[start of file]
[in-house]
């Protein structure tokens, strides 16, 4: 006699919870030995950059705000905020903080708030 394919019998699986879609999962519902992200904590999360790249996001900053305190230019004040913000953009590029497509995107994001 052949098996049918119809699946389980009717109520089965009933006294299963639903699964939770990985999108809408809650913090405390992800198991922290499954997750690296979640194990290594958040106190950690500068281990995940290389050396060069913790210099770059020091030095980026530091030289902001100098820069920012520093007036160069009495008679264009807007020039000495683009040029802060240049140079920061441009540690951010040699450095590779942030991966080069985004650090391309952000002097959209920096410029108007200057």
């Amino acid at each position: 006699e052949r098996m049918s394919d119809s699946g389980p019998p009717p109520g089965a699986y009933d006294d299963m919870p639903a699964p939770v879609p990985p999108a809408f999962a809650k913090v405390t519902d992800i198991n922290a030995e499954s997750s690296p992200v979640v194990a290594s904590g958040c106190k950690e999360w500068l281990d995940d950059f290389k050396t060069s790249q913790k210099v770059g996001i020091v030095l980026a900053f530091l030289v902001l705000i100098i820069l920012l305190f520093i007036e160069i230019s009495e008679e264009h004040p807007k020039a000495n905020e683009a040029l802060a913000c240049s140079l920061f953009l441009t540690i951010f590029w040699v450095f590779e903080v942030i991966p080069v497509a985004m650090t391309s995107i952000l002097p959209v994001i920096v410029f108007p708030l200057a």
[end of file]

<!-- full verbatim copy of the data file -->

[in-house]
């Protein structure tokens, strides 16, 4: 006699919870030995950059705000905020903080708030 394919019998699986879609999962519902992200904590999360790249996001900053305190230019004040913000953009590029497509995107994001 052949098996049918119809699946389980009717109520089965009933006294299963639903699964939770990985999108809408809650913090405390992800198991922290499954997750690296979640194990290594958040106190950690500068281990995940290389050396060069913790210099770059020091030095980026530091030289902001100098820069920012520093007036160069009495008679264009807007020039000495683009040029802060240049140079920061441009540690951010040699450095590779942030991966080069985004650090391309952000002097959209920096410029108007200057």
């Amino acid at each position: 006699e052949r098996m049918s394919d119809s699946g389980p019998p009717p109520g089965a699986y009933d006294d299963m919870p639903a699964p939770v879609p990985p999108a809408f999962a809650k913090v405390t519902d992800i198991n922290a030995e499954s997750s690296p992200v979640v194990a290594s904590g958040c106190k950690e999360w500068l281990d995940d950059f290389k050396t060069s790249q913790k210099v770059g996001i020091v030095l980026a900053f530091l030289v902001l705000i100098i820069l920012l305190f520093i007036e160069i230019s009495e008679e264009h004040p807007k020039a000495n905020e683009a040029l802060a913000c240049s140079l920061f953009l441009t540690i951010f590029w040699v450095f590779e903080v942030i991966p080069v497509a985004m650090t391309s995107i952000l002097p959209v994001i920096v410029f108007p708030l200057a």